A realistic path toward peace for Ukraine and Russia

A sign the color of the Ukrainian flag with a peace symbol
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The courage and eloquence of Volodymyr Zelensky and the bravery of the Ukrainian people have been inspiring. At the same time, the carnage in Ukraine has been awful, and it will almost certainly get worse, as long as events continue on their current trajectory.  

Neither the Russians nor the Ukrainians seem to possess the overwhelming power needed to achieve victory. So, if the fighting persists, the result is likely to be a long-term stalemate. Without assigning cause or blame, it would appear that both sides are now involved in a lose-lose struggle.    

{mosads}At this point, probably the only way to stop the death and destruction is for Ukraine and Russia to understand that they cannot achieve their maximum demands and that they will almost certainly have to settle for less than what they would have wanted to achieve. In other words, there needs to be a compromise. While compromise can be perceived as the lowest common denominator, the parties would be wise to see the process, rather, as reaching for the highest common denominator.      

Henry Kissinger anticipated this when he wrote in 2014 that “if Ukraine is to survive and thrive, it must not be either side’s outpost against the other — it should function as a bridge between them.” 

Here is what a bridging agreement might look like:

  • There would be an immediate ceasefire and withdrawal of troops to the locations where they were before February 24, when the Russian military invaded Ukraine. 

  • De facto Russian control of Crimea and the pre-February 24 parts of the Donbas would continue. At the same time, Ukraine would retain sovereignty over these areas. 

  • Ukraine would provide a binding pledge that it would remain neutral and never join any military alliance, including NATO. This is something to which President Zelensky has already agreed. It would allow NATO’s policy of offering an “open door” to new members to remain in place, and Ukraine alone would be making the choice not to join. 

  • Ukraine would forswear possession of offensive weapons, and it would not allow foreign troops on its soil, except in mutually agreed small numbers for training and logistical purposes. 

  • Ukraine would be free to join the European Union, assuming that it meets the EU’s entry requirements and that the EU accepts it. Like Finland, Sweden and Austria, Ukraine would be included in the European economic and social enterprise without becoming a NATO member.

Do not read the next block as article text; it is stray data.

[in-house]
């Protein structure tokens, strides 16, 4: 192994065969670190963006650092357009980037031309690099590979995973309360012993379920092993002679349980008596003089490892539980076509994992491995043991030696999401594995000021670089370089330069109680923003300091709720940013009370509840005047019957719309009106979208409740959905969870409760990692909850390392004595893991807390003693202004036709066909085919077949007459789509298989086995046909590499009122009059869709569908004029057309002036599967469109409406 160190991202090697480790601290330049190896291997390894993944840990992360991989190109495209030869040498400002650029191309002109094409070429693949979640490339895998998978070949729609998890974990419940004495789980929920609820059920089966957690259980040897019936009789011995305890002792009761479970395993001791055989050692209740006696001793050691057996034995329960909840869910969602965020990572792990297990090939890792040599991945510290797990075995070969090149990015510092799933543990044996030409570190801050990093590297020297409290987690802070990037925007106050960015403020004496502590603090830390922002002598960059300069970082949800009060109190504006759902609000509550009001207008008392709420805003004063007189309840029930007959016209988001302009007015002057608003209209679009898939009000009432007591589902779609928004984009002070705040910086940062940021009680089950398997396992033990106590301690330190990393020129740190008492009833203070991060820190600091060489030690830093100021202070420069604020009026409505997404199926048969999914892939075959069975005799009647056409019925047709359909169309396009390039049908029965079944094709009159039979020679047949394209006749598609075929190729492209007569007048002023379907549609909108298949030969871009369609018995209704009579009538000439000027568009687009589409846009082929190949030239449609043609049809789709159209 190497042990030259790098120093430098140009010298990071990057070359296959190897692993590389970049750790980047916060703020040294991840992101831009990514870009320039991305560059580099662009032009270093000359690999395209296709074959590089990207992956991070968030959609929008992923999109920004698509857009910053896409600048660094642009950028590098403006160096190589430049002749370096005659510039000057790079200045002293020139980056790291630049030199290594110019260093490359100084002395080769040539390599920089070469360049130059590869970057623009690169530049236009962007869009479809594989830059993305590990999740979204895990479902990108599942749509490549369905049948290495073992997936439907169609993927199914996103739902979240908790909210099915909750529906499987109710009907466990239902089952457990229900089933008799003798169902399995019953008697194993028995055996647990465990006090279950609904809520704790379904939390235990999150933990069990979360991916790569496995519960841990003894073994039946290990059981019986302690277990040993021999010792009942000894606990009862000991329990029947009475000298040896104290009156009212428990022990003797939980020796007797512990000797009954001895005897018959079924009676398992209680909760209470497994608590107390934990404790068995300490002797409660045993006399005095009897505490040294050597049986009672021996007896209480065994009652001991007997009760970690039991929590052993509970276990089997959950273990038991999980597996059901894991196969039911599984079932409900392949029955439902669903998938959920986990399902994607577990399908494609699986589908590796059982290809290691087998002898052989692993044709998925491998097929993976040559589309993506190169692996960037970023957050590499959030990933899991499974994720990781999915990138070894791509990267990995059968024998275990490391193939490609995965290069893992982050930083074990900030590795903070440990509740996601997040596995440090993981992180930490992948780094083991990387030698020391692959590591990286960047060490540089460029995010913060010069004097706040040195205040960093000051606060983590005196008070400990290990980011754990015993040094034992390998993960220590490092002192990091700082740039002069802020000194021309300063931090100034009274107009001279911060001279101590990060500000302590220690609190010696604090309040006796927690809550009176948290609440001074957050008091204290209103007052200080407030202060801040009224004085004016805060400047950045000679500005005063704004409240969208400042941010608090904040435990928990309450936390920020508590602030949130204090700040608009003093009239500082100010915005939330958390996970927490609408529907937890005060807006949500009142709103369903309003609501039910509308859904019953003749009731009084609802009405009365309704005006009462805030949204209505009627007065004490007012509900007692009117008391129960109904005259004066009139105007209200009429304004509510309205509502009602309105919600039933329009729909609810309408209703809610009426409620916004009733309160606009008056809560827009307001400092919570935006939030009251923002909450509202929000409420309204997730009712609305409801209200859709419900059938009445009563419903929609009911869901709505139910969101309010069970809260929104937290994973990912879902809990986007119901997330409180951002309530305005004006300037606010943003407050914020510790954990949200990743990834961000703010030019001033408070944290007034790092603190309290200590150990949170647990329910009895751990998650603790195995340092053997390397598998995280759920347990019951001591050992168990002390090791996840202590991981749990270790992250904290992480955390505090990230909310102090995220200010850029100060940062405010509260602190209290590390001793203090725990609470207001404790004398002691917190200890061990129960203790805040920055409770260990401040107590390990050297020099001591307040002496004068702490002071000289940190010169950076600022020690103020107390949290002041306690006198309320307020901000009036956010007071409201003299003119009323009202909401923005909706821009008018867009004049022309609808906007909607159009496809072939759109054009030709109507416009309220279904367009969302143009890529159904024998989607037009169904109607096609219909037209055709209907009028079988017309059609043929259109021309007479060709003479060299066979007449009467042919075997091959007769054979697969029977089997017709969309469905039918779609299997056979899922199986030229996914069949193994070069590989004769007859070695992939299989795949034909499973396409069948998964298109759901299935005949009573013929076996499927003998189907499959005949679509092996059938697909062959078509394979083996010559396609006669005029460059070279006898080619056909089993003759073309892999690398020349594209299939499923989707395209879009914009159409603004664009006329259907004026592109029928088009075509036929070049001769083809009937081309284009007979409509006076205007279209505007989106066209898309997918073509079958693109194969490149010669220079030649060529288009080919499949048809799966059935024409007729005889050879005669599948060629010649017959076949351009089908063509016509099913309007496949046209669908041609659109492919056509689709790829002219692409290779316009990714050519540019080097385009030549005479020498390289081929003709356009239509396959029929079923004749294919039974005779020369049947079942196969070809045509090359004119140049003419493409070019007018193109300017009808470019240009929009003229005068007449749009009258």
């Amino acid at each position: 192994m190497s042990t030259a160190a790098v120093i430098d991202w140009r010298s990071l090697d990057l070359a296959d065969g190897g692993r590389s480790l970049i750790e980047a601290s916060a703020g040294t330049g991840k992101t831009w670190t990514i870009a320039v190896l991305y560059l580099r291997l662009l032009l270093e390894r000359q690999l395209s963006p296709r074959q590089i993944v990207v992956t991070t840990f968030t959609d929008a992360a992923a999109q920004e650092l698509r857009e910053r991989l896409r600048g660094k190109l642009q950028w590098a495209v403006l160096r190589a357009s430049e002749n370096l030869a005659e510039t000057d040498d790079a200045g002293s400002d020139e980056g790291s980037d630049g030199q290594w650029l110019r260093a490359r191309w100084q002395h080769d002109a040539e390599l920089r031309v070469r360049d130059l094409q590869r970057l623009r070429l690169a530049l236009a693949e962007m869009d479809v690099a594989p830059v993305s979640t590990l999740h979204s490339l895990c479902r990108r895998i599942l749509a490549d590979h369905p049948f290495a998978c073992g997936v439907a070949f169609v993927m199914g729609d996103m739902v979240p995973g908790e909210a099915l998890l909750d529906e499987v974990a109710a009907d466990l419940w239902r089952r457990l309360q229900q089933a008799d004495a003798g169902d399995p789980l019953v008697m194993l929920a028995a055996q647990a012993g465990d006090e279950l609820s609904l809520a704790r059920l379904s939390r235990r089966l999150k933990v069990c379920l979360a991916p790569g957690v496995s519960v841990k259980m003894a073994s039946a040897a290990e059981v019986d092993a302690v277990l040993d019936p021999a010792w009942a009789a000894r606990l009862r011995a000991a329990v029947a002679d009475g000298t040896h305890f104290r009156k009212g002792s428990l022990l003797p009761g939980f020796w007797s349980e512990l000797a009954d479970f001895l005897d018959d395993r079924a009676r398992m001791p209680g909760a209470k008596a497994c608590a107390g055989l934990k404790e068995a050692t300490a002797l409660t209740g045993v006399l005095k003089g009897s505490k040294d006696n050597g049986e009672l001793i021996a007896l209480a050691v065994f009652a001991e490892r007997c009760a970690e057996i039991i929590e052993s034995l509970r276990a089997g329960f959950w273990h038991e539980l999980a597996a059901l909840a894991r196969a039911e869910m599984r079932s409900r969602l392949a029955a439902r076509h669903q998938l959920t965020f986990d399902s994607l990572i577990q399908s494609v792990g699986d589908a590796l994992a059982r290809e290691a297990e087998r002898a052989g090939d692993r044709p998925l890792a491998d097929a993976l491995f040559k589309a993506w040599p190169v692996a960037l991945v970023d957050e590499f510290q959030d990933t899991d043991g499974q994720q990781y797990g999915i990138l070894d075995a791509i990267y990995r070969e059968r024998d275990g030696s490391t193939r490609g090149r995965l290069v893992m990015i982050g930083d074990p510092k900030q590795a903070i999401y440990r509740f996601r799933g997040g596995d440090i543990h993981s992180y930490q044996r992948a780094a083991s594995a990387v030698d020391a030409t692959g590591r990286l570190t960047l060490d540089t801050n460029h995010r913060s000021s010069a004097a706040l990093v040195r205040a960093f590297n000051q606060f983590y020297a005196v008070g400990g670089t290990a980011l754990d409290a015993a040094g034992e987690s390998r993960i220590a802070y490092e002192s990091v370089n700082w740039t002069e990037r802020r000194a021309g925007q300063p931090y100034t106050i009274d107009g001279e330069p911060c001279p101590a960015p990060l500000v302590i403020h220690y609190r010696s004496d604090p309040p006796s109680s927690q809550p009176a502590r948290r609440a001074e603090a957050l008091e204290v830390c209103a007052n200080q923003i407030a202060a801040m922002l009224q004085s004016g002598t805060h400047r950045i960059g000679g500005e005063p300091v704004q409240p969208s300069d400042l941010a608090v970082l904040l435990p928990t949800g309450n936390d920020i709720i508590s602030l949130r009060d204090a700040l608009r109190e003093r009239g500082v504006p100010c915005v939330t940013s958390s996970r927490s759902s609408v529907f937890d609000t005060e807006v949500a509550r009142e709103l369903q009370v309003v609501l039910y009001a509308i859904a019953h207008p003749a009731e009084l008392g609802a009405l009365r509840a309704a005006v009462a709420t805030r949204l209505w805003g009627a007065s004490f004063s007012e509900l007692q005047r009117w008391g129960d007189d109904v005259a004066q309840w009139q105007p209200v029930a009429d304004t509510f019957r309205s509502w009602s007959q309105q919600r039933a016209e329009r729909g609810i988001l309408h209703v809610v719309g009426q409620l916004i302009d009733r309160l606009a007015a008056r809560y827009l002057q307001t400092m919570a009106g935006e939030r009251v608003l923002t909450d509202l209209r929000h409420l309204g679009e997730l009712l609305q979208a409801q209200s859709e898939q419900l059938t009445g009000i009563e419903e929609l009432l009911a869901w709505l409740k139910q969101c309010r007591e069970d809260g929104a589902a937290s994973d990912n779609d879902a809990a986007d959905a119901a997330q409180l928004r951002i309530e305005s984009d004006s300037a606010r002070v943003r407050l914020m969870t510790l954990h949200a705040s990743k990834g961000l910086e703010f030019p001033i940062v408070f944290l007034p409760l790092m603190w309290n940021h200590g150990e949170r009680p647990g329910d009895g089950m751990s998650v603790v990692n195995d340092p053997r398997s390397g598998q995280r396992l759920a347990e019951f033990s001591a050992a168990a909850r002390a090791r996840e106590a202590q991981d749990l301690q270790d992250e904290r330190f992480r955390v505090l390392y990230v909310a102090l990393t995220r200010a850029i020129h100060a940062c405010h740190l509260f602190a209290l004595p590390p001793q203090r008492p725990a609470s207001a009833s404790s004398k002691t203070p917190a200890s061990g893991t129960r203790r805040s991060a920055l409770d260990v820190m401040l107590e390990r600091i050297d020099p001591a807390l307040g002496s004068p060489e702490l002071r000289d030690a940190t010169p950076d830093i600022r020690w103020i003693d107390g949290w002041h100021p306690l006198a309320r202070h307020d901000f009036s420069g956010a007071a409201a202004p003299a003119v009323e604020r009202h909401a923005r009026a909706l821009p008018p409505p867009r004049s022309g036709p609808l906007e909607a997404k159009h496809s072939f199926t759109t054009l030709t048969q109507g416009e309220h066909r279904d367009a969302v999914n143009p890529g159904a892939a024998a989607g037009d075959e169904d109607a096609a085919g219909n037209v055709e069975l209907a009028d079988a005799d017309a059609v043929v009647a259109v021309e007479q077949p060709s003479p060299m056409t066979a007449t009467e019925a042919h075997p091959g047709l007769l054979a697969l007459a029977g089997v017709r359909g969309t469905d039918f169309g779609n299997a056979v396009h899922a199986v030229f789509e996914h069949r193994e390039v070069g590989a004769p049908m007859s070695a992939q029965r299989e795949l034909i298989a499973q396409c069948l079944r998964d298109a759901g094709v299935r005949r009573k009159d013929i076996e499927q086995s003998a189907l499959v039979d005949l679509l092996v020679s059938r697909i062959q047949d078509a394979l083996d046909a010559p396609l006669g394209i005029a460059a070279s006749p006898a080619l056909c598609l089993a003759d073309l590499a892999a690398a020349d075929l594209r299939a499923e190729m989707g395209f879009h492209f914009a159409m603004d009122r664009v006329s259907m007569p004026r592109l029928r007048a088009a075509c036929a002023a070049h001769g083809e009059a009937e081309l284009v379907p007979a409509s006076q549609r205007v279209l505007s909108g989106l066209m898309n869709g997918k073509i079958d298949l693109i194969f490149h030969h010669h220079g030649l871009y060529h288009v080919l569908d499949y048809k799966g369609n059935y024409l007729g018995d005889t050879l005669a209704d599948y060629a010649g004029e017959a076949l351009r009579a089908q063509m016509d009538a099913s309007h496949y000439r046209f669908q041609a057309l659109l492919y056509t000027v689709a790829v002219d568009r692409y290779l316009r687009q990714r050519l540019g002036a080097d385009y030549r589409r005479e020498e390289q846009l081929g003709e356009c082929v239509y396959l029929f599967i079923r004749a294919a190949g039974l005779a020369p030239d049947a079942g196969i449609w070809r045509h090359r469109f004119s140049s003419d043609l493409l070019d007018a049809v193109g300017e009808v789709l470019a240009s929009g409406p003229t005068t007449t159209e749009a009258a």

• Just as English and French are the official languages of Canada, Ukraine would make Russian an official language alongside Ukrainian. Speakers of both languages would have equal linguistic rights and not be discriminated against in any way. 

  • Offensive missiles would not be allowed within a mutually agreed distance of borders between Russian and NATO  countries. This proviso would be coupled with an agreement allowing both sides to carry out periodic inspections of each other’s missile sites. Several weeks before February 24, as part of its effort to forestall a Russian invasion of Ukraine, the Biden administration indicated to the Russians that it was open to such an arrangement.  

  • Ukraine would agree to stamp out any glorification or pursuance of fascist ideas or activities. 

  • Assuming that both sides have agreed to a ceasefire that includes Russian withdrawal, international sanctions and other economic measures that have been imposed on Russia would be removed.  

On Friday, Vladimir Putin articulated his demands for ending the hostilities in a telephone call with Turkish President Recep Tayyip Erdogan. Taking him at his word, what Putin was seeking was not so far from what is being proposed here. He was obviously speaking for the Russian side, and his demands did not reflect the Ukrainian perspective. The above list also brings in many of Ukraine’s needs that will have to be included if the Ukrainians are to agree.  

The bottom line would seem to be that peace may be within reach — if the parties are truly willing to find ways to bridge their differences.  

John Marks was the founder and long-time president of Search for Common Ground, an international non-governmental organization involved in peacebuilding. He currently is the managing director of Confluence International, a peacebuilding group based in Amsterdam.

Tags In Russia Post-Soviet conflicts Russian irredentism Russia–Ukraine relations Russo-Ukrainian War Ukraine Vladimir Putin Vladimir Putin Volodymyr Zelenskyy

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